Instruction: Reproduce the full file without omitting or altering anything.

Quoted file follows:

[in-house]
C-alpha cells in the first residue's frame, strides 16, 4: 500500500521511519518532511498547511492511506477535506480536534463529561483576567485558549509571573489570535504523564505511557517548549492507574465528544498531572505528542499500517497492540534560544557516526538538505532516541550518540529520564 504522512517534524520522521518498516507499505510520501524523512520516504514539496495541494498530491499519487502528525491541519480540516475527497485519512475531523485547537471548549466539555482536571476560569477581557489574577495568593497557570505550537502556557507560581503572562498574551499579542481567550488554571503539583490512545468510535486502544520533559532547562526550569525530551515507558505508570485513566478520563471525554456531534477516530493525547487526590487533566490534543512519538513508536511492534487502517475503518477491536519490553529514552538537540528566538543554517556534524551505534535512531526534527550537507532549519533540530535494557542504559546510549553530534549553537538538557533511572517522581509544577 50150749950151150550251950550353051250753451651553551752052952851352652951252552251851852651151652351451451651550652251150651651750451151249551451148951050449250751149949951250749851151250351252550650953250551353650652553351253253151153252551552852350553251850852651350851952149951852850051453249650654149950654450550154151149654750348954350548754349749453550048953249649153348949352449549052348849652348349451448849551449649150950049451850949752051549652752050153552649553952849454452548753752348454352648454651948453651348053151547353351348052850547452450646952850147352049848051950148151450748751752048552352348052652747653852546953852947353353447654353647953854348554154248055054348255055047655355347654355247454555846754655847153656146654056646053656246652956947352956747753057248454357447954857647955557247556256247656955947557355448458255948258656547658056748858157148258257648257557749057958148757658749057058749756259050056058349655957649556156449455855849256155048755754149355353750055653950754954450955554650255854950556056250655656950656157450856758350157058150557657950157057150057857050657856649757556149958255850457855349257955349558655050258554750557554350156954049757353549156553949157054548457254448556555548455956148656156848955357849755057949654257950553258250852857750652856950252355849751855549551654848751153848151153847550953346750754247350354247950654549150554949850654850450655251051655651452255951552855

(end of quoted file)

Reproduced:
[in-house]
C-alpha cells in the first residue's frame, strides 16, 4: 500500500521511519518532511498547511492511506477535506480536534463529561483576567485558549509571573489570535504523564505511557517548549492507574465528544498531572505528542499500517497492540534560544557516526538538505532516541550518540529520564 504522512517534524520522521518498516507499505510520501524523512520516504514539496495541494498530491499519487502528525491541519480540516475527497485519512475531523485547537471548549466539555482536571476560569477581557489574577495568593497557570505550537502556557507560581503572562498574551499579542481567550488554571503539583490512545468510535486502544520533559532547562526550569525530551515507558505508570485513566478520563471525554456531534477516530493525547487526590487533566490534543512519538513508536511492534487502517475503518477491536519490553529514552538537540528566538543554517556534524551505534535512531526534527550537507532549519533540530535494557542504559546510549553530534549553537538538557533511572517522581509544577 50150749950151150550251950550353051250753451651553551752052952851352652951252552251851852651151652351451451651550652251150651651750451151249551451148951050449250751149949951250749851151250351252550650953250551353650652553351253253151153252551552852350553251850852651350851952149951852850051453249650654149950654450550154151149654750348954350548754349749453550048953249649153348949352449549052348849652348349451448849551449649150950049451850949752051549652752050153552649553952849454452548753752348454352648454651948453651348053151547353351348052850547452450646952850147352049848051950148151450748751752048552352348052652747653852546953852947353353447654353647953854348554154248055054348255055047655355347654355247454555846754655847153656146654056646053656246652956947352956747753057248454357447954857647955557247556256247656955947557355448458255948258656547658056748858157148258257648257557749057958148757658749057058749756259050056058349655957649556156449455855849256155048755754149355353750055653950754954450955554650255854950556056250655656950656157450856758350157058150557657950157057150057857050657856649757556149958255850457855349257955349558655050258554750557554350156954049757353549156553949157054548457254448556555548455956148656156848955357849755057949654257950553258250852857750652856950252355849751855549551654848751153848151153847550953346750754247350354247950654549150554949850654850450655251051655651452255951552855